August 2nd, 2010 | Published in News
To the delight of residents, the knots of freeway ramps and overpasses proposed for the Columbia River Crossing’s Hayden Island interchanges appear to be untangling.
After almost a year of contention, the latest design for Hayden Island is set to be unveiled at an Aug. 5 public meeting as the $3.6 billion project begins to lurch forward.
“Hallelujah,” longtime Hayden Island activist Victor Viets said of the comprehensive redesign known as Option D. He and other residents have been meeting with planners two days a week since March to find a compromise. “The design is one that is universally accepted by our design team, city, the [Jantzen Beach] mall and the neighborhood.”
Since October of last year, activists and planners have tried to reconfigure a cost-cutting CRC proposal that would have covered the heart of the island with 22 lanes of traffic, 50 overhead structures and a web of undulating ramps and bridges. Much of the freeway would have sat on a broad earthen berm that would have driven the area’s major east-west roads 12 feet underground.
Under Option D, the new interchange will be reduced to roughly 17 lanes on piling rather than earthworks. Most importantly a new local access bridge will bring light rail transit and local traffic from Portland to a redesigned, neighborhood-scaled North Tomahawk Drive.
“People from Hayden Island will be able to get on a local bridge and go to Northeast MLK Boulevard and Bridgetown, without getting on the freeway,” said Viets. The island “will be more like a community than an isolated place.”
In addition, east-west roads will sink no farther than 6 feet below grade. Ramps, columns and flyways will be minimized and leveled to create a uniform overhead superstructure about 25 feet in the air.
The island is in the midst of other massive redevelopment. Only last week, the city of Portland moved ahead with plans to develop the far-flung west end of the island as an environmentally friendly port facility.
Also last week, the Jantzen Beach SuperCenter Mall announced that it would move forward with plans to redevelop its shopping center. The old indoor building will be replaced by a pedestrian- friendly outdoor complex with roughly a quarter-million square feet of retail and restaurant space. In accord with the island’s neighborhood plan, North Tomahawk Drive will continue through the property as a neighborhood main street.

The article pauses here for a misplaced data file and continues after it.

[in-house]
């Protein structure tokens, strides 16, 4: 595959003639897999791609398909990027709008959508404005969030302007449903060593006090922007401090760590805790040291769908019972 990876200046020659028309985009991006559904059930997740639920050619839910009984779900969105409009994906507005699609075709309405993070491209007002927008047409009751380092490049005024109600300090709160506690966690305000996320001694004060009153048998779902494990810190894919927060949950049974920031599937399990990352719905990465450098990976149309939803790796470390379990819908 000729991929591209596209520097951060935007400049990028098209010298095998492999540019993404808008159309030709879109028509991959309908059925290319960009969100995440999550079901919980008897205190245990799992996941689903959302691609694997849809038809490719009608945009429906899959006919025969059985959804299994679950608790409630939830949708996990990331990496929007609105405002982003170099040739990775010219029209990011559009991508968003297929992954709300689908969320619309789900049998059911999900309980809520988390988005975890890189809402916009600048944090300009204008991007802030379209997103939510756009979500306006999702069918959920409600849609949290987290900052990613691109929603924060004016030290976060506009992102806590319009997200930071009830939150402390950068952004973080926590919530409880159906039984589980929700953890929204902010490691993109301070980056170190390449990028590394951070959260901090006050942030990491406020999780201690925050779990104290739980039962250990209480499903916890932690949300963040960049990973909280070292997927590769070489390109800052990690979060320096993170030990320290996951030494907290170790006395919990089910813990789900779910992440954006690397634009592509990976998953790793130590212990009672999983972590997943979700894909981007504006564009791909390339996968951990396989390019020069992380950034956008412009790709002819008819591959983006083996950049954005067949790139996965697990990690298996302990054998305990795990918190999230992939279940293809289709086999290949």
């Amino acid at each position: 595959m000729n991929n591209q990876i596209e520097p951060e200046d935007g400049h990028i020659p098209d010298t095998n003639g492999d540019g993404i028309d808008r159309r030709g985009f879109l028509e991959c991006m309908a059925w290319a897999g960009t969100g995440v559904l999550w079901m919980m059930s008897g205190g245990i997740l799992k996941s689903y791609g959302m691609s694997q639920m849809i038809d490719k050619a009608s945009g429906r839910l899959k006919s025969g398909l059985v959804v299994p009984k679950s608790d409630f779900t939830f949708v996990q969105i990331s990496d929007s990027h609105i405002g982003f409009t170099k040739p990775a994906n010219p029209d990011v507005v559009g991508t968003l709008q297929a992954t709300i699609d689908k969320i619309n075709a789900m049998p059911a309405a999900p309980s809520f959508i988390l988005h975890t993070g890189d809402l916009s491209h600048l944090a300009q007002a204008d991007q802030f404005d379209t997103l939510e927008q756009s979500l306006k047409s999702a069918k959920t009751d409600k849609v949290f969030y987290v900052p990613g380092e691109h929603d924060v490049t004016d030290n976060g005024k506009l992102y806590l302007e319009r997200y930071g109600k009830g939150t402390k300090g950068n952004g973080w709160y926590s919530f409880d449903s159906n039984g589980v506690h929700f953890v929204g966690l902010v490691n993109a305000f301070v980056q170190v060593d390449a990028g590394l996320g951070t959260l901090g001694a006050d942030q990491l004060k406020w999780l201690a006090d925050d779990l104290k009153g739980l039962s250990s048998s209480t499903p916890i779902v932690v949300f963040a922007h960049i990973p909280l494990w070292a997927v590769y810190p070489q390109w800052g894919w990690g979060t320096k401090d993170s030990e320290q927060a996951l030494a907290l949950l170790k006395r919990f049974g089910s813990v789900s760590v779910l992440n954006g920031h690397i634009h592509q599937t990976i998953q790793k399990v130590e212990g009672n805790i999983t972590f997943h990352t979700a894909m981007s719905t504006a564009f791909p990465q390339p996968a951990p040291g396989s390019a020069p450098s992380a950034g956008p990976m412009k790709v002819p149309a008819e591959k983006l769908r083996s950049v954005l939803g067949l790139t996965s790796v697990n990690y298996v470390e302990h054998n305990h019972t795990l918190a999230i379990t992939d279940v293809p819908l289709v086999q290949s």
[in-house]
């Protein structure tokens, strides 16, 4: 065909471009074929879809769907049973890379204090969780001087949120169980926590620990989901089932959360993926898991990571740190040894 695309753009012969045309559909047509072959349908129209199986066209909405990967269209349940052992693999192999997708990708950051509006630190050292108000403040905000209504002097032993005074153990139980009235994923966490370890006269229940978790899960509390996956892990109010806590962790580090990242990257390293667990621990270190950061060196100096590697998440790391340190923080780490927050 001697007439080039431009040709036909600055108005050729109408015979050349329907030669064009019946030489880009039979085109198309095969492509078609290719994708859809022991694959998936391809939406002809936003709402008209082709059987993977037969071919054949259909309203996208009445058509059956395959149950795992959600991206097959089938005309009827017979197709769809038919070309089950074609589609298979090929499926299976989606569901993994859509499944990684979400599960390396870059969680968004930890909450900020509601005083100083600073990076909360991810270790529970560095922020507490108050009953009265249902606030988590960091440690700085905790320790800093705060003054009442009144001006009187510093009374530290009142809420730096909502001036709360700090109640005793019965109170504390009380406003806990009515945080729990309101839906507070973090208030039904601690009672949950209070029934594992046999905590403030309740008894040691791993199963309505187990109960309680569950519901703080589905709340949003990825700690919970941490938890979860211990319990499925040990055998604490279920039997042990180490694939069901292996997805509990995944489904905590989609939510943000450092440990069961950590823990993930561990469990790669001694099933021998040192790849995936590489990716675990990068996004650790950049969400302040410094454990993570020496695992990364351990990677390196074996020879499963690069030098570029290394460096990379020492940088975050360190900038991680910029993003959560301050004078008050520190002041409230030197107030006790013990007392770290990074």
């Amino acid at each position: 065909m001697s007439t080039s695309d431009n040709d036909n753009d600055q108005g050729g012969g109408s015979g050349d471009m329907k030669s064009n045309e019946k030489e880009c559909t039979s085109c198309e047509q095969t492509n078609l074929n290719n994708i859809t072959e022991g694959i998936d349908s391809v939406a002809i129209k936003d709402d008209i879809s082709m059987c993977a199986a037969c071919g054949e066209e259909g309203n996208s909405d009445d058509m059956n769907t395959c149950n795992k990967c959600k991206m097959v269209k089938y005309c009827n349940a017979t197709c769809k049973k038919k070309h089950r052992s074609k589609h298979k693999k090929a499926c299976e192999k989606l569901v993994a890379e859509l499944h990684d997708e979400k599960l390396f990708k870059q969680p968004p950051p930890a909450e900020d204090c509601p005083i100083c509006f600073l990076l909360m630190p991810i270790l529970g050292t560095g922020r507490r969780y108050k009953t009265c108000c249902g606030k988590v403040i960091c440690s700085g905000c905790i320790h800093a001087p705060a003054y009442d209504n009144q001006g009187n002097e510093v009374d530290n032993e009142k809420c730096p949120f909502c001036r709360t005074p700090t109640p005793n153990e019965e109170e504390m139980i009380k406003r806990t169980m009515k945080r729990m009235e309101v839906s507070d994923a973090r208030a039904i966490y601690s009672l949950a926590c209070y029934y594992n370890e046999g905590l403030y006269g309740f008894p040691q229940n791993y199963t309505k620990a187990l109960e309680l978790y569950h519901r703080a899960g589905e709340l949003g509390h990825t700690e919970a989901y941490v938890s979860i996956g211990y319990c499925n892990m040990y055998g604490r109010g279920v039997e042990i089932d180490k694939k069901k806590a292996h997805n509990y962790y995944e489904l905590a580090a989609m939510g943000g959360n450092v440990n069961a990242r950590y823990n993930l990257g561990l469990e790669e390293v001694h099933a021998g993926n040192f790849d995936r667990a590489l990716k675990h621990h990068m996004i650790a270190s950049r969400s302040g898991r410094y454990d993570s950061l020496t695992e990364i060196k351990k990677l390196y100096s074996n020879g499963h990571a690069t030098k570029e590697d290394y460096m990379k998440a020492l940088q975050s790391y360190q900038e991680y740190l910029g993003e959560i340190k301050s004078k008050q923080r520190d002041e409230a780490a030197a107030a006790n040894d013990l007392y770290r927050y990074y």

The mall has plans to open a new grocery store and pharmacy in a redeveloped Target store before the CRC construction would demolish the island’s Safeway.
CRC opponent Ed Garren was also co-chair of the Hayden Island Neighborhood Plan. Garren said that he was satisfied with how both the CRC and the mall redevelopments are panning out.
“In terms of the freeway not cutting the island in half and the mall creating a more village-like feel, I think it’s working out,” Garren said. He said he believes years of public pressure are finally paying off. “For my part, I’ve been relentless.”
The process reaffirms to people “that you can change things, and that your presence is essential to changing it,” said Garren, who lives in the island’s manufactured-home community. “These are blue collar people who are used to just taking it from people in power. We don’t have to take it. We can carve our own path.”
Viets expressed a similar sentiment. “It’s amazing that this had happened, “he said. “We were dumbfounded. I’ve been on a lot of projects, but I’ve never seen one where they stopped and opened the doors and said come on in.”
In a statement released Friday, Govs. Ted Kulongoski of Oregon and Chris Gregoire of Washington confirmed that the Hayden Island design had reached consensus and that both states were committed to building the new bridge.
“I’m pleased that the Hayden Island issues are being addressed through the local process so that we can turn our attention to the pressing issue of cost,” Kulongoski said.